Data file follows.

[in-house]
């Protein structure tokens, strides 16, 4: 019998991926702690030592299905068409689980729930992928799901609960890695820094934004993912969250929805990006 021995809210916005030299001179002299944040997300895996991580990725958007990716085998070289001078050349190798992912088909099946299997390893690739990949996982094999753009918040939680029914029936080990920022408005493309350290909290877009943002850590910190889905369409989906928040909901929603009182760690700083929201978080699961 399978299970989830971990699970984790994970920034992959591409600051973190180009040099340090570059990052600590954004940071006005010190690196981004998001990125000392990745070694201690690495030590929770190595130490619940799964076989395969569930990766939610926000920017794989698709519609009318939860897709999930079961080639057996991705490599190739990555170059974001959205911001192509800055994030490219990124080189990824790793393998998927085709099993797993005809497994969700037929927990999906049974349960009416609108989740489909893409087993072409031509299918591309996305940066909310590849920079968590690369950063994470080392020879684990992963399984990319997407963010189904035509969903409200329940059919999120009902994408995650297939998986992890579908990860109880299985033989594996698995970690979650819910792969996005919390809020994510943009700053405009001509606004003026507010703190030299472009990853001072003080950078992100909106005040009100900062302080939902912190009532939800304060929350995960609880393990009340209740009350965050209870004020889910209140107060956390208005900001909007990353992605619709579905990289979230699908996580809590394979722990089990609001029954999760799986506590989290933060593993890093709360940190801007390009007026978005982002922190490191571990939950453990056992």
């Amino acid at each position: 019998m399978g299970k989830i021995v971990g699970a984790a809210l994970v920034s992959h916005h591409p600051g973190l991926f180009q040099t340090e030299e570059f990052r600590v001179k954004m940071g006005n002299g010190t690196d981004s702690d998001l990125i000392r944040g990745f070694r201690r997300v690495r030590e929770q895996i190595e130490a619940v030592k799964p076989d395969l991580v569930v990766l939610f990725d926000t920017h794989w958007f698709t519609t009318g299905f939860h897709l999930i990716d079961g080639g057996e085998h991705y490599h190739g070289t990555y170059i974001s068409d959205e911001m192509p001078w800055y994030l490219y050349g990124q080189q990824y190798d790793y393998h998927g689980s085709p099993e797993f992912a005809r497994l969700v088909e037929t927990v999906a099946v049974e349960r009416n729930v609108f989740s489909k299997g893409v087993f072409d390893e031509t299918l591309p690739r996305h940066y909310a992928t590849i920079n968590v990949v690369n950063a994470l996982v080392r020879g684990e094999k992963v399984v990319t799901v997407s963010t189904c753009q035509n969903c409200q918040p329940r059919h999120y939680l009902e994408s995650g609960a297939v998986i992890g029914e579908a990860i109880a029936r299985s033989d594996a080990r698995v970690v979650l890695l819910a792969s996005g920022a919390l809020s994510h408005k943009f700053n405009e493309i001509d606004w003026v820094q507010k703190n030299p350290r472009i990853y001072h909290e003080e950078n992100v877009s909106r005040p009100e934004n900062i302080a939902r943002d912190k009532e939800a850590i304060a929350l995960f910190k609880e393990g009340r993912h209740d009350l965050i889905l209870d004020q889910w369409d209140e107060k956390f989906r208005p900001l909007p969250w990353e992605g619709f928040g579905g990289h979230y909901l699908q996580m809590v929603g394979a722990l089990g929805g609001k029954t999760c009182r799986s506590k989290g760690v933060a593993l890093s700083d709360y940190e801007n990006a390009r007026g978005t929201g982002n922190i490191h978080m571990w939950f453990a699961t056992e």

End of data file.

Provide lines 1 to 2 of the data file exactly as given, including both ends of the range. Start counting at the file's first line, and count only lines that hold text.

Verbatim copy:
[in-house]
């Protein structure tokens, strides 16, 4: 019998991926702690030592299905068409689980729930992928799901609960890695820094934004993912969250929805990006 021995809210916005030299001179002299944040997300895996991580990725958007990716085998070289001078050349190798992912088909099946299997390893690739990949996982094999753009918040939680029914029936080990920022408005493309350290909290877009943002850590910190889905369409989906928040909901929603009182760690700083929201978080699961 399978299970989830971990699970984790994970920034992959591409600051973190180009040099340090570059990052600590954004940071006005010190690196981004998001990125000392990745070694201690690495030590929770190595130490619940799964076989395969569930990766939610926000920017794989698709519609009318939860897709999930079961080639057996991705490599190739990555170059974001959205911001192509800055994030490219990124080189990824790793393998998927085709099993797993005809497994969700037929927990999906049974349960009416609108989740489909893409087993072409031509299918591309996305940066909310590849920079968590690369950063994470080392020879684990992963399984990319997407963010189904035509969903409200329940059919999120009902994408995650297939998986992890579908990860109880299985033989594996698995970690979650819910792969996005919390809020994510943009700053405009001509606004003026507010703190030299472009990853001072003080950078992100909106005040009100900062302080939902912190009532939800304060929350995960609880393990009340209740009350965050209870004020889910209140107060956390208005900001909007990353992605619709579905990289979230699908996580809590394979722990089990609001029954999760799986506590989290933060593993890093709360940190801007390009007026978005982002922190490191571990939950453990056992």